Weakness overtook me. My legs were shaking, my stomach contracted, I could feel a passing spasm in my chest. I leaned on the door so as not to fall. In spite of feeling dizzy, I could see the feminine hand with its long nails stretching from the box to the purse, and again to the box. I thought I heard a muffled growl, which was probably coming from me. What does it matter? I whispered to myself gasping, what the hell does it matter? You’d willing to pay to spend time with her; had she asked for money for every evening you wouldn’t have refused. You’re paying for everything you do together, so what not raise the price a bit? What if the restaurant would have been more expensive? What if you went to a hotel? Spending time with her was so satisfying. Every morning as she left a small inner bubble that collapsed years ago filled up with air, and you held your chest upright again.

It seemed as though I fully convinced myself. In a moment, I would have touched her and said, I’d simply give you the money. But an oppressive, high-pitched voice, like an annoying, impatient old man, yelled within me: Police! Call the police! She’s a thief, a criminal, she may have stolen other things as well. Kick her out, she should never come again, stop her from searching your drawers and taking what isn’t hers.

As Alice turned her head and saw me, panic filled her eyes. Her naked body, which previously had spread open toward me, now contracted into itself. She held her purse and looked as if she were about to escape. We stood facing each other, naked and shivering, without saying a word. Finally, she disappeared into the bedroom, and then I heard the entrance door slam and the sound of steps in the hallway. I could hardly walk; I managed to get to the bedroom and collapsed on the bed and was left there for long minutes, watching the ceiling. Her perfume still filled the room; the bedsheets smelled of her body. Come on, quickly, I yelled at myself, run after her and bring her back, what are you waiting for? What do you care if she’s taking money? You love being with her so much. But, much to my dismay, I couldn’t silence the whisper of the damned old man that emitted from within me, chuckling and gloating: Thief, thief, thief.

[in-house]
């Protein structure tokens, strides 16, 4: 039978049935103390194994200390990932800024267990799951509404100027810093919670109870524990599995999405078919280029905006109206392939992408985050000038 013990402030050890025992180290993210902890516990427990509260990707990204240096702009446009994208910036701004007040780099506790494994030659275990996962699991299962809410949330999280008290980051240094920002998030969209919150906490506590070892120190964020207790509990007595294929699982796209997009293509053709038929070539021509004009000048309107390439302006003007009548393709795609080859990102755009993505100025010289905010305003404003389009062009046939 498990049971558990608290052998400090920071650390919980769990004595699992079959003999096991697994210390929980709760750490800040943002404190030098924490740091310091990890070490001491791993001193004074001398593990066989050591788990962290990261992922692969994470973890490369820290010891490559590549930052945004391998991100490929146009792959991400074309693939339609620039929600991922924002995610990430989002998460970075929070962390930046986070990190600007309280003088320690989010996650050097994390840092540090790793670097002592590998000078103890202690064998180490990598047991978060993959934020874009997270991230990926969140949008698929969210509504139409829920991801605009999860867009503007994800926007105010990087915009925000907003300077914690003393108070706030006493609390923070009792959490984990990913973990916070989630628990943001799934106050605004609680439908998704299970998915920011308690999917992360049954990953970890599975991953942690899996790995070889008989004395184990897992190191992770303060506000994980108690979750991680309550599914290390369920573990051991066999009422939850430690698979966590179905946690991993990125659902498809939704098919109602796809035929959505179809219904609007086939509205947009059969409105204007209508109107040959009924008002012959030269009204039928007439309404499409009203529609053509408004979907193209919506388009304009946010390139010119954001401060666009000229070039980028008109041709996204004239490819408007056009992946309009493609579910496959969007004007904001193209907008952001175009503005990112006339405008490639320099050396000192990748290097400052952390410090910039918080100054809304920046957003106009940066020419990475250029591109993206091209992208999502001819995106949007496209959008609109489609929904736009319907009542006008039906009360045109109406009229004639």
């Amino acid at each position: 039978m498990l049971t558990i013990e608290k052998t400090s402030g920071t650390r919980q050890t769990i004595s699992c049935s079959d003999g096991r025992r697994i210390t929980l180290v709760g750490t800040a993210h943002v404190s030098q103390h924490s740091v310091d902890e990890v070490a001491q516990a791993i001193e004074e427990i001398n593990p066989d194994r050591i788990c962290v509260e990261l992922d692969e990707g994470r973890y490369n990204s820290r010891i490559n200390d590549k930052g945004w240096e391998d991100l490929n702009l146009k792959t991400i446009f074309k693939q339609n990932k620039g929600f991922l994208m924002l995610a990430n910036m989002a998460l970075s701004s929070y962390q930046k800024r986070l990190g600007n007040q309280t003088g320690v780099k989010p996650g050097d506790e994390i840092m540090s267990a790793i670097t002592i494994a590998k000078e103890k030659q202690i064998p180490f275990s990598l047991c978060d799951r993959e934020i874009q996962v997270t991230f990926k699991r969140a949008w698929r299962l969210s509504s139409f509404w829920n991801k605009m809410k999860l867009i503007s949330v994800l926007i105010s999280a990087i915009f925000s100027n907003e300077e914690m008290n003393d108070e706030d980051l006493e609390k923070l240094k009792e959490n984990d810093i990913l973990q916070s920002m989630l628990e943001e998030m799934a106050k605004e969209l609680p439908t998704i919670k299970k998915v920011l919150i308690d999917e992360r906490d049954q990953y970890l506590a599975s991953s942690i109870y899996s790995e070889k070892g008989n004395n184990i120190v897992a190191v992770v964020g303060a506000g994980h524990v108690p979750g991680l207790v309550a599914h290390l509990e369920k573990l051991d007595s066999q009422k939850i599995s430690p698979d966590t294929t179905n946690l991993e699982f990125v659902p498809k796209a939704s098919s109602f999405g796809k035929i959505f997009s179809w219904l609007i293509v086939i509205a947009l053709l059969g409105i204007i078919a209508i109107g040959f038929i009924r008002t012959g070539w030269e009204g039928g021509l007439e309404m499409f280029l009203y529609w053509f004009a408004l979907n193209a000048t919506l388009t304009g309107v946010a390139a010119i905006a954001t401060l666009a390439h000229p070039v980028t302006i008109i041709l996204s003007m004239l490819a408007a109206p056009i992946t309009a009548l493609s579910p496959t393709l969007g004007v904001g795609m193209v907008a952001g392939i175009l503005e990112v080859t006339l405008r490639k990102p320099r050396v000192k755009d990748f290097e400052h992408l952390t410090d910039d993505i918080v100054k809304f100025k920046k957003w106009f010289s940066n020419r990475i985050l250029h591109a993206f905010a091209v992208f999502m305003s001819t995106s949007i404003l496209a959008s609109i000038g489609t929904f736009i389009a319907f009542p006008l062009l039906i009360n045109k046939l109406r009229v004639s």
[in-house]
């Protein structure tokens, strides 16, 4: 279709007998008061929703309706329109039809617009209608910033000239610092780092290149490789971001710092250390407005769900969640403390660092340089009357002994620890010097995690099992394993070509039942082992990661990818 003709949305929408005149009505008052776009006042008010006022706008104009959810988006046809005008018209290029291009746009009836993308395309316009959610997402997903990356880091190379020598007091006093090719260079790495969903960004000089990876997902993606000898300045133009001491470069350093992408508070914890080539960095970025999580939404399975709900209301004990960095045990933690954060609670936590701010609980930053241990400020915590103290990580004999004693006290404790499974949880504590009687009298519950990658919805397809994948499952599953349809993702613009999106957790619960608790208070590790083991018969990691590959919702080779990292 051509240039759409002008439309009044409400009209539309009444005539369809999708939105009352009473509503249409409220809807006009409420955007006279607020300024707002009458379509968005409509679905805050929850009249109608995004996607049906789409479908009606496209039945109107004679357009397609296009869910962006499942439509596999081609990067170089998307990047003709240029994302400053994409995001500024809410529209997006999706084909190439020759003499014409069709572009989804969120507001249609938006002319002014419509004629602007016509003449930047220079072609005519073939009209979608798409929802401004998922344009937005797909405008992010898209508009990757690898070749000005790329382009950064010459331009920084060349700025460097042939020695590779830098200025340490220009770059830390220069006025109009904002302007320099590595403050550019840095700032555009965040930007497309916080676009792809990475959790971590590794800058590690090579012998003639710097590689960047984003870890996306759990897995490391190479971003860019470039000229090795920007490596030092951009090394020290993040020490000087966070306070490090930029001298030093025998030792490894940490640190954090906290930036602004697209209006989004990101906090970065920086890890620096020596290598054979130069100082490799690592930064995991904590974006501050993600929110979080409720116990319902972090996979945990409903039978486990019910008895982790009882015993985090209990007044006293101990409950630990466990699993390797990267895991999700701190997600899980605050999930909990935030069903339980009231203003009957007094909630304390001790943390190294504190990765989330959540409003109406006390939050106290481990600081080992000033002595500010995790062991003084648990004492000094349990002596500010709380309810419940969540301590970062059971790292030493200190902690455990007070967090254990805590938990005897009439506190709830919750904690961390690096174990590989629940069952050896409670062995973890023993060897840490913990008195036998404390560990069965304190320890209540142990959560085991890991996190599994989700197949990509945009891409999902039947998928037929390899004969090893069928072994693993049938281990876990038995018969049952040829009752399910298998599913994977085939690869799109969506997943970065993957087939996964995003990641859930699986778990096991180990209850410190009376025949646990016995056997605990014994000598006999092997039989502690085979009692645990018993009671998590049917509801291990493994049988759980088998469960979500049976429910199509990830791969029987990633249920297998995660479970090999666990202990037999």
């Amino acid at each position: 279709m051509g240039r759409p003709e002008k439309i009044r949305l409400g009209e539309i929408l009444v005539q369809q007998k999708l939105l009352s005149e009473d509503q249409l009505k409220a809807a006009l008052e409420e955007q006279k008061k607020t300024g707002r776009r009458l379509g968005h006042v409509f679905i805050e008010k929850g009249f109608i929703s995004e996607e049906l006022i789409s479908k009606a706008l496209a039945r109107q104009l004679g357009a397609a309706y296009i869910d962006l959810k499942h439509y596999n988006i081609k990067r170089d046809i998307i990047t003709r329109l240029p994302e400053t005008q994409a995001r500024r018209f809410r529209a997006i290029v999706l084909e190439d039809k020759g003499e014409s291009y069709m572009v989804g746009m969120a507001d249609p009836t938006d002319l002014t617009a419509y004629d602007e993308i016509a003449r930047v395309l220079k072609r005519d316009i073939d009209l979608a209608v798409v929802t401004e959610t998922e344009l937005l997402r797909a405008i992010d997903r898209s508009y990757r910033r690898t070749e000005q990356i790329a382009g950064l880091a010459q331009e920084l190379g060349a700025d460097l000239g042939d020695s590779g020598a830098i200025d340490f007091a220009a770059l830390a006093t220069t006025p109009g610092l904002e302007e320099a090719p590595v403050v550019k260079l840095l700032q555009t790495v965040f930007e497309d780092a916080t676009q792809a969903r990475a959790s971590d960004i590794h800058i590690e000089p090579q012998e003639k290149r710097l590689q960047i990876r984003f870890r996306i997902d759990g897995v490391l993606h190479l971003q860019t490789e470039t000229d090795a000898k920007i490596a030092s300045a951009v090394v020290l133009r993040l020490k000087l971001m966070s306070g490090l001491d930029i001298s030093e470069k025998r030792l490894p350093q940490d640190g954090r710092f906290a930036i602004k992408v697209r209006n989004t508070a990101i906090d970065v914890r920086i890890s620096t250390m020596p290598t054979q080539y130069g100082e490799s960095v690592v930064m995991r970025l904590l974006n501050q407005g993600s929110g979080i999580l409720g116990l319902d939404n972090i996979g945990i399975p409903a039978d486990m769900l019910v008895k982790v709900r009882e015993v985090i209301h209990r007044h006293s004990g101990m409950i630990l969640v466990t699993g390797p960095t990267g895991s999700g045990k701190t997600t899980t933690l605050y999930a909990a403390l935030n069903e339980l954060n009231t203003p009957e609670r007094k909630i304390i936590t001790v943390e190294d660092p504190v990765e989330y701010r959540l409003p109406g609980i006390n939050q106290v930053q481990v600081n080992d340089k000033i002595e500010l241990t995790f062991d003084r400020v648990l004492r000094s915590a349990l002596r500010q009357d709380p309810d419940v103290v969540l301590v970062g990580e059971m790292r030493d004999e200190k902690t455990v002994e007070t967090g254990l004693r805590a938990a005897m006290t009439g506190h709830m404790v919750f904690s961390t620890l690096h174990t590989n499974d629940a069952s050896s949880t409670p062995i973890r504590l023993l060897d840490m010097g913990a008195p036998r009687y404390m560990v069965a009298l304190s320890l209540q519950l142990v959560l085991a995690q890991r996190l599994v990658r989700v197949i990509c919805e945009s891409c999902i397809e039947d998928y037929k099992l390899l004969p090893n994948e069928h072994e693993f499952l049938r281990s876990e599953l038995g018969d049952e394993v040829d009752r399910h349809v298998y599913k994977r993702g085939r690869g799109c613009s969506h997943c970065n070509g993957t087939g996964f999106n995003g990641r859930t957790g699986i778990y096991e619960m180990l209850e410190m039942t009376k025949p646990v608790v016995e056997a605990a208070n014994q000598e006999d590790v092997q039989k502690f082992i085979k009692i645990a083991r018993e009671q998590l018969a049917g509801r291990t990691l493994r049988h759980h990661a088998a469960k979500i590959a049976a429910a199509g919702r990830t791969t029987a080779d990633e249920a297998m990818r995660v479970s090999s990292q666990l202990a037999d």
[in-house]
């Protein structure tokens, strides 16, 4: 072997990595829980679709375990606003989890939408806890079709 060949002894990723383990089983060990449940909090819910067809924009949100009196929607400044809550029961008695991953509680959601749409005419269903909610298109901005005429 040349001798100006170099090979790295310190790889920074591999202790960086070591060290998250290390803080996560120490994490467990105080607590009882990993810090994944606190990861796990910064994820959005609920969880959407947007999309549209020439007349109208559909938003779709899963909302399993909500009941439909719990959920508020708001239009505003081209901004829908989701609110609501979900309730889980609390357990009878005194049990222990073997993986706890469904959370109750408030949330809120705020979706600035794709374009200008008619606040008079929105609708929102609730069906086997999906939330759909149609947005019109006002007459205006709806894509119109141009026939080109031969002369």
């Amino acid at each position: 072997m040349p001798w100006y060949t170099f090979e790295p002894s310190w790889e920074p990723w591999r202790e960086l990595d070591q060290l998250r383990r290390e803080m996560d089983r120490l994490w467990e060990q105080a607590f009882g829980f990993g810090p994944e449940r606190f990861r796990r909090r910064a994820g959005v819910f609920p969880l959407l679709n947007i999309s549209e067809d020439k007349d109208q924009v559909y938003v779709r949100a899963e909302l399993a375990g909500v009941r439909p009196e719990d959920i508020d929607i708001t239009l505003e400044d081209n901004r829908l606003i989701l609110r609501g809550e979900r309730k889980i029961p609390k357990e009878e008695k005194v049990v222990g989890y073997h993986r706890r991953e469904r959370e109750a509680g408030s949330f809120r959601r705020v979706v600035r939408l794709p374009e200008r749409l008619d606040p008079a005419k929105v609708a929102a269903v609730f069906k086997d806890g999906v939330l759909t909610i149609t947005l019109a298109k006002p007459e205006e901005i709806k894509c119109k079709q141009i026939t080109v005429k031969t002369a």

[1] Jeremiah 17:8-9.


On the cover: Vasily Kandinsky, Improvisation no 30 (Cannons), 1913, Courtesy of the Art Institute Chicago